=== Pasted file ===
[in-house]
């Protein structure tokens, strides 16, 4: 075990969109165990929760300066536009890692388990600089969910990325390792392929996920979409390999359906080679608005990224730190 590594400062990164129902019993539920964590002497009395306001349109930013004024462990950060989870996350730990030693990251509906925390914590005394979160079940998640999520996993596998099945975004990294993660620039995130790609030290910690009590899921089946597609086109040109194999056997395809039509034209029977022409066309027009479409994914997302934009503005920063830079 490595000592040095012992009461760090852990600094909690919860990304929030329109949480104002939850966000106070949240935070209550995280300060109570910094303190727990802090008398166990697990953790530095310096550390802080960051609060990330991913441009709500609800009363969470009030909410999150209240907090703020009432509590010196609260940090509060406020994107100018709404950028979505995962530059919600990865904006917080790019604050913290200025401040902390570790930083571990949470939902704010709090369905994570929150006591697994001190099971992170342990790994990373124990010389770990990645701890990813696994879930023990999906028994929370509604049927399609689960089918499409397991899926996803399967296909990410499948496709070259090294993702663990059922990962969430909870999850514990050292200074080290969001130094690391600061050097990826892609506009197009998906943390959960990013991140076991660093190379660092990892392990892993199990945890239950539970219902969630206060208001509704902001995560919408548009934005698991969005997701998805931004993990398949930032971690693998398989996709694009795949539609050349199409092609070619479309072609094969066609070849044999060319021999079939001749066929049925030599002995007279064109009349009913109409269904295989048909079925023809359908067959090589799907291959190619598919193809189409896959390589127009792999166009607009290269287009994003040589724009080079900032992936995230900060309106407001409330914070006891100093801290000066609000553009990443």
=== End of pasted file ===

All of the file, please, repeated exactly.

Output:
[in-house]
């Protein structure tokens, strides 16, 4: 075990969109165990929760300066536009890692388990600089969910990325390792392929996920979409390999359906080679608005990224730190 590594400062990164129902019993539920964590002497009395306001349109930013004024462990950060989870996350730990030693990251509906925390914590005394979160079940998640999520996993596998099945975004990294993660620039995130790609030290910690009590899921089946597609086109040109194999056997395809039509034209029977022409066309027009479409994914997302934009503005920063830079 490595000592040095012992009461760090852990600094909690919860990304929030329109949480104002939850966000106070949240935070209550995280300060109570910094303190727990802090008398166990697990953790530095310096550390802080960051609060990330991913441009709500609800009363969470009030909410999150209240907090703020009432509590010196609260940090509060406020994107100018709404950028979505995962530059919600990865904006917080790019604050913290200025401040902390570790930083571990949470939902704010709090369905994570929150006591697994001190099971992170342990790994990373124990010389770990990645701890990813696994879930023990999906028994929370509604049927399609689960089918499409397991899926996803399967296909990410499948496709070259090294993702663990059922990962969430909870999850514990050292200074080290969001130094690391600061050097990826892609506009197009998906943390959960990013991140076991660093190379660092990892392990892993199990945890239950539970219902969630206060208001509704902001995560919408548009934005698991969005997701998805931004993990398949930032971690693998398989996709694009795949539609050349199409092609070619479309072609094969066609070849044999060319021999079939001749066929049925030599002995007279064109009349009913109409269904295989048909079925023809359908067959090589799907291959190619598919193809189409896959390589127009792999166009607009290269287009994003040589724009080079900032992936995230900060309106407001409330914070006891100093801290000066609000553009990443």